to the Kremlin on His Meeting with Alexander Dubček, August 7,1968
Source: AVPRF, F. 059, Op. 58, P. 124, D. 573, LI. 183–185.
Soviet Ambassador to Czechoslovakia Stepan Chervonenko recorded his August 7, 1968, meeting with
Alexander Dubček in this top-secret report to the Kremlin. Chervonenko requested the meeting on
instructions from the Soviet Politburo, and conveyed a number of "concerns": about the unofficial clubs
and political organizations, the "hostile "tone of the mass media, the delay in bifurcating the ČSSR Interior
Ministry, the "vindictive" campaign against the 99 workers from the Auto-Praha factory, and Dubček's
failure to replace certain key officials.
Chervonenko's conclusions that Dubček was oblivious to the "complexity of the situation," and "not
yet ready to embark on a consistent and decisive struggle" against "rightist and counterrevolutionary
forces" made a deep impression in Moscow. Soviet leaders promptly conveyed a copy of the report to the
East German leader, Walter Ulbricht, so that he could cover many of the same points when he met a few
days later top CPCz officials in Karlovy Vary. Some officials in Moscow welcomed the report as a
vindication of their hard-line views and a further reason to proceed quickly with military action; others
were disappointed that the CPCz leadership had refused to "close ranks with the healthy forces," whose
strength and appeal Chervonenko greatly overstates at the end of his report.
… I asked Cde. Dubček to let me know what had already been done since the meetings in Čierna nad Tisou and Bratislava, and also what he personally, as CPCz CC first secretary, and the CPCz CC Presidium as a whole intended to do in the near future—that is, before the CPCz congress—to launch a struggle against the rightist and anti-socialist forces. I said I wanted to communicate all this to the CPSU CC Politburo, which had expressed confidence in him, Dubček, and in Cde. Černík and which hopes that the mutually agreed conditions needed to overcome the difficulties that have arisen between our parties will be firmly and consistently carried out by the Czechoslovak leadership. With regard to this I added that if the Czechoslovak comrades honestly and wholeheartedly wage a struggle against the rightist and anti-socialist forces, they can count on support and assistance.from the CPSU and the Soviet Union.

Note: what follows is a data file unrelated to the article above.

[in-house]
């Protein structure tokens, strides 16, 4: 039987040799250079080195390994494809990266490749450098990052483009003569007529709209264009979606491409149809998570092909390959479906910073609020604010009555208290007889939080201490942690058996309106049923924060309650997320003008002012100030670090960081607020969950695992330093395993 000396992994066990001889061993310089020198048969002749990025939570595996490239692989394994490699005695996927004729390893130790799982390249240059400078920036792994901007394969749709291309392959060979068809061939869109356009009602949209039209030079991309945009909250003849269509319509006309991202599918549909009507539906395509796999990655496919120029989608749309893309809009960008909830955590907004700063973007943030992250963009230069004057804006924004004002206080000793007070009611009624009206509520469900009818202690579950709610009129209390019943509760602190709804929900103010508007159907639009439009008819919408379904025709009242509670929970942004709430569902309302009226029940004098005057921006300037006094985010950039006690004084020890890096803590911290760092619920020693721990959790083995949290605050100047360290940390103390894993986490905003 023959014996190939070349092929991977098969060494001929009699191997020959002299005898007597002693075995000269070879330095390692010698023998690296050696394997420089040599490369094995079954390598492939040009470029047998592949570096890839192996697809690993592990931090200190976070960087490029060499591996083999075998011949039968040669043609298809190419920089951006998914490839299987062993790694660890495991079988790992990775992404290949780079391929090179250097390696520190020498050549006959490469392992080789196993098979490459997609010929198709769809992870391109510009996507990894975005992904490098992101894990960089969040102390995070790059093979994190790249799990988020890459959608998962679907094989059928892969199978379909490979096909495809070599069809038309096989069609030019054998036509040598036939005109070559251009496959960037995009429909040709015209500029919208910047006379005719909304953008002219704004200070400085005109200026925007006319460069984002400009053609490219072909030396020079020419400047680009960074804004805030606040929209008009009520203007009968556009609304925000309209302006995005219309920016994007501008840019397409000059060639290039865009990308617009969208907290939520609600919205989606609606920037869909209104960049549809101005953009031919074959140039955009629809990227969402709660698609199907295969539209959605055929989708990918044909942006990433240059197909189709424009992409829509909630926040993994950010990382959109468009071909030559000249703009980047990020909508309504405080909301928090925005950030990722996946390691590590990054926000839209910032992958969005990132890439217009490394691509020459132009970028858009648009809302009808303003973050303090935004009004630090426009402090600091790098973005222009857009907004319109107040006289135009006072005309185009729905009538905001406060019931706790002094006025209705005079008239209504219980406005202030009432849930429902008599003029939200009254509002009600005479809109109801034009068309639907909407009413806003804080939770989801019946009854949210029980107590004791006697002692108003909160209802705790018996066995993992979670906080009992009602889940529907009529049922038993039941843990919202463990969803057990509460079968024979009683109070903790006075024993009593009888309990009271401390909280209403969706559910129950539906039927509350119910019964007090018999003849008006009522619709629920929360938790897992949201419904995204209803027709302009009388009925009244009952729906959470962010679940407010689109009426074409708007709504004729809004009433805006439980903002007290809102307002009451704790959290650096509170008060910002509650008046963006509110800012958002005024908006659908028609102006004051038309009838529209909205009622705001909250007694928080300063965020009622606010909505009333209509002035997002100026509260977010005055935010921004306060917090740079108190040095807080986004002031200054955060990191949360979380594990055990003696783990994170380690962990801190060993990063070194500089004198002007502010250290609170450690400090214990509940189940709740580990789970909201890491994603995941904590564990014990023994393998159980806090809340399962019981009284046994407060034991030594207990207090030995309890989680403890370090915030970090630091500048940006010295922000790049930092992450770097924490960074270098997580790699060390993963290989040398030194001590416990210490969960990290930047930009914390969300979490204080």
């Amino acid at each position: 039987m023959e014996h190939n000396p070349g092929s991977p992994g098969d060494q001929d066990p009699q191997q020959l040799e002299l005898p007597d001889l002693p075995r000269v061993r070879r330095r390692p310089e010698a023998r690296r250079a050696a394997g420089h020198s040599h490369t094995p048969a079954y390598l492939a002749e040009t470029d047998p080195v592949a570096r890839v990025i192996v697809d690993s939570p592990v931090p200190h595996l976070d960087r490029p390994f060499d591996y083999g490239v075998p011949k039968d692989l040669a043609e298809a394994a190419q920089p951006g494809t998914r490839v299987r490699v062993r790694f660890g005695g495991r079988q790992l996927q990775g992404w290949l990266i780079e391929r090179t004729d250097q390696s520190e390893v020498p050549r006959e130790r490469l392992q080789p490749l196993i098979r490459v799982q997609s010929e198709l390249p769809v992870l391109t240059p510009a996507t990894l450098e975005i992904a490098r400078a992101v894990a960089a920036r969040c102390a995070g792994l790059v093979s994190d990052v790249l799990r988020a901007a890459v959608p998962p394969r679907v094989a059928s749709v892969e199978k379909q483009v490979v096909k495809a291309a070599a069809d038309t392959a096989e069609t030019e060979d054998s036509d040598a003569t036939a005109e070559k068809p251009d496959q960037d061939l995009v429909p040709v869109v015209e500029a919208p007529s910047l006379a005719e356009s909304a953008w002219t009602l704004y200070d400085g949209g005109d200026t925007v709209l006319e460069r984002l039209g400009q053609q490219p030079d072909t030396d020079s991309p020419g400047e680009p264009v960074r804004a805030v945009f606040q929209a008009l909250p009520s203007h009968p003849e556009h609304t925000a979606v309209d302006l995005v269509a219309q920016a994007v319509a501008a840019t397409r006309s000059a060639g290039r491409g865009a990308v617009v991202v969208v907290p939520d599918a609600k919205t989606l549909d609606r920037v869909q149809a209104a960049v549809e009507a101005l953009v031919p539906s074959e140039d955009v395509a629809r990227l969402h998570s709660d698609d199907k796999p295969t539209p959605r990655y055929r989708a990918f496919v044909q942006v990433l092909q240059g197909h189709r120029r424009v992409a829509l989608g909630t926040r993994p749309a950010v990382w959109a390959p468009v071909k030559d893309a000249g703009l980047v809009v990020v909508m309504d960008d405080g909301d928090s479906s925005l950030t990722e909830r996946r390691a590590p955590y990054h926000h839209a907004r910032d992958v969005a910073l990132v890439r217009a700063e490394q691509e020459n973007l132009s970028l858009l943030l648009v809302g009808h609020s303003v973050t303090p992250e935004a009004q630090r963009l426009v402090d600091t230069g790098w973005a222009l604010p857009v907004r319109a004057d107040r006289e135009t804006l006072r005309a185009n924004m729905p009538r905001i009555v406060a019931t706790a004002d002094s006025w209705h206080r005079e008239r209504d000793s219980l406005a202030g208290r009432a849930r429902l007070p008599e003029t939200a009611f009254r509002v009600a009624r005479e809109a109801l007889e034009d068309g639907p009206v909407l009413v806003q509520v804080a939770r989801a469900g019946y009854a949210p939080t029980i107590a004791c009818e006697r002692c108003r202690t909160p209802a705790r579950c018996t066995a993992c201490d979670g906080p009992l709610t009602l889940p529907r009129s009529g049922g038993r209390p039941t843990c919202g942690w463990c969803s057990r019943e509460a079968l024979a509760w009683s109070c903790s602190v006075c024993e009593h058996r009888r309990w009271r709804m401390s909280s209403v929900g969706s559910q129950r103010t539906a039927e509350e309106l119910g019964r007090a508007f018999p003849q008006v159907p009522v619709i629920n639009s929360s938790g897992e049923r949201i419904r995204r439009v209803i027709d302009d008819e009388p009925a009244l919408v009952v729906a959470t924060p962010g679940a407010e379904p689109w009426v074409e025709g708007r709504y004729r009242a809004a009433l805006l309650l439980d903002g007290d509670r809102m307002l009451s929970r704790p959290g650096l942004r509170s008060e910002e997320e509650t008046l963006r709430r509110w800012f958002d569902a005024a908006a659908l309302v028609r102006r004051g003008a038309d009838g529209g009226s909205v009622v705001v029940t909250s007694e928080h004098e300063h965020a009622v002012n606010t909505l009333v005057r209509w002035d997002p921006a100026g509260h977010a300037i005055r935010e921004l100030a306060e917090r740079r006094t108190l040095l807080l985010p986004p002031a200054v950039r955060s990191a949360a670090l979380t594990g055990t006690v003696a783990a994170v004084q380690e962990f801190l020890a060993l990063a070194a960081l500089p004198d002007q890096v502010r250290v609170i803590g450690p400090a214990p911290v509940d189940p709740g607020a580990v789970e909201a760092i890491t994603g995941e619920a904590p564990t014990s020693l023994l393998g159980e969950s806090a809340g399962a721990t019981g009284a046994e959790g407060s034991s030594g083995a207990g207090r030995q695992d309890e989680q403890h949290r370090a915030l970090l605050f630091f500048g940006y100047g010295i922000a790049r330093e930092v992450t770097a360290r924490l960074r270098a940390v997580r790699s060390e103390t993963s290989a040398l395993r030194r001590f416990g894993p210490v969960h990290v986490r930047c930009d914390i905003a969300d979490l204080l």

I also emphasized that the fraternal parties that were represented at the Bratislava conference were avidly following and wanted to see what the CPCz leadership would do and what conclusions it had drawn from the Čierna negotiations and the Bratislava Declaration that it signed. They expected that the CPCz leadership would consistently abide by the provisions of the declaration, which specified the course to be followed in accordance with the internal interests of the country and the common goals of the socialist commonwealth. All those in the world communist movement and in the CPCz who realistically evaluated the situation were aware that the Čierna and Bratislava meetings had given the CPCz leadership ample leeway to act without losing face. Hence, they expected major, concrete steps and actions on the part of the CPCz leadership.
Dubček and Lenárt listened attentively and made notes of what was said. Then Dubček said that after the meeting in Čierna nad Tisou (he confirmed the profound and penetrating analysis of the situation in the ČSSR that had been offered by the Soviet leadership, particularly in the speeches of Brezhnev, Kosygin, Suslov, and other comrades) and the conference in Bratislava, the CPCz CC Presidium began to take certain measures. True, he, Duček, had become somewhat ill and had to stay in Bratislava after the conference until Tuesday, and thus he had not yet had the chance to think through and discuss things with his comrades. Even so, at the first session of the CPCz CC Presidium, which was held on 6 August, several concrete matters were already raised, although the presidium meeting as a whole was devoted to a review of the state of preparations for the 14th CPCz Congress.